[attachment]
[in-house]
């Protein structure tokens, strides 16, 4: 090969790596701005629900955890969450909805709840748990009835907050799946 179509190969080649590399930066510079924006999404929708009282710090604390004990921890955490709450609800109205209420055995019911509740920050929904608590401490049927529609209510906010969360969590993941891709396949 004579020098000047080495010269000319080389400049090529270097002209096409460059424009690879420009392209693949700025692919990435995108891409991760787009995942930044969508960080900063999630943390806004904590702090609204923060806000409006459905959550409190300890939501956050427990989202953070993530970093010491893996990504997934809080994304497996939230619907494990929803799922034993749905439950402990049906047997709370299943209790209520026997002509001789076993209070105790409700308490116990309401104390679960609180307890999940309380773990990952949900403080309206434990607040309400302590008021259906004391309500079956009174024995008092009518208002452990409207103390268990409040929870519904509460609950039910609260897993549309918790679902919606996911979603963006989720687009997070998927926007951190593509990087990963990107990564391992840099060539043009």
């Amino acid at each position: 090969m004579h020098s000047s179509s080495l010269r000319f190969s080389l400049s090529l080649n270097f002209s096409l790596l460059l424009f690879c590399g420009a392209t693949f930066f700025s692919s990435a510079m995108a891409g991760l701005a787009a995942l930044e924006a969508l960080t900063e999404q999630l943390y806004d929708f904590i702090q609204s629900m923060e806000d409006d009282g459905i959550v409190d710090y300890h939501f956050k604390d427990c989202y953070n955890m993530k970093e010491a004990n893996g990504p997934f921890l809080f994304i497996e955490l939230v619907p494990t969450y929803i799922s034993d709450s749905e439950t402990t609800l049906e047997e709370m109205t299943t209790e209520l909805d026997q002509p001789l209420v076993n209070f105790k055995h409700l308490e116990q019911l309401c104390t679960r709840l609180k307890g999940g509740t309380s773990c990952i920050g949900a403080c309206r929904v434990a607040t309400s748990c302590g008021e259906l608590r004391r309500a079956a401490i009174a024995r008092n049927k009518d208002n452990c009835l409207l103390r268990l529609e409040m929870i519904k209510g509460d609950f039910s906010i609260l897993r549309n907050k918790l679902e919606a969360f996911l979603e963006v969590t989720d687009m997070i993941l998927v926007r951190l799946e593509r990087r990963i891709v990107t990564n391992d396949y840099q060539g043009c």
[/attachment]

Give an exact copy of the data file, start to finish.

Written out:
[in-house]
């Protein structure tokens, strides 16, 4: 090969790596701005629900955890969450909805709840748990009835907050799946 179509190969080649590399930066510079924006999404929708009282710090604390004990921890955490709450609800109205209420055995019911509740920050929904608590401490049927529609209510906010969360969590993941891709396949 004579020098000047080495010269000319080389400049090529270097002209096409460059424009690879420009392209693949700025692919990435995108891409991760787009995942930044969508960080900063999630943390806004904590702090609204923060806000409006459905959550409190300890939501956050427990989202953070993530970093010491893996990504997934809080994304497996939230619907494990929803799922034993749905439950402990049906047997709370299943209790209520026997002509001789076993209070105790409700308490116990309401104390679960609180307890999940309380773990990952949900403080309206434990607040309400302590008021259906004391309500079956009174024995008092009518208002452990409207103390268990409040929870519904509460609950039910609260897993549309918790679902919606996911979603963006989720687009997070998927926007951190593509990087990963990107990564391992840099060539043009």
């Amino acid at each position: 090969m004579h020098s000047s179509s080495l010269r000319f190969s080389l400049s090529l080649n270097f002209s096409l790596l460059l424009f690879c590399g420009a392209t693949f930066f700025s692919s990435a510079m995108a891409g991760l701005a787009a995942l930044e924006a969508l960080t900063e999404q999630l943390y806004d929708f904590i702090q609204s629900m923060e806000d409006d009282g459905i959550v409190d710090y300890h939501f956050k604390d427990c989202y953070n955890m993530k970093e010491a004990n893996g990504p997934f921890l809080f994304i497996e955490l939230v619907p494990t969450y929803i799922s034993d709450s749905e439950t402990t609800l049906e047997e709370m109205t299943t209790e209520l909805d026997q002509p001789l209420v076993n209070f105790k055995h409700l308490e116990q019911l309401c104390t679960r709840l609180k307890g999940g509740t309380s773990c990952i920050g949900a403080c309206r929904v434990a607040t309400s748990c302590g008021e259906l608590r004391r309500a079956a401490i009174a024995r008092n049927k009518d208002n452990c009835l409207l103390r268990l529609e409040m929870i519904k209510g509460d609950f039910s906010i609260l897993r549309n907050k918790l679902e919606a969360f996911l979603e963006v969590t989720d687009m997070i993941l998927v926007r951190l799946e593509r990087r990963i891709v990107t990564n391992d396949y840099q060539g043009c």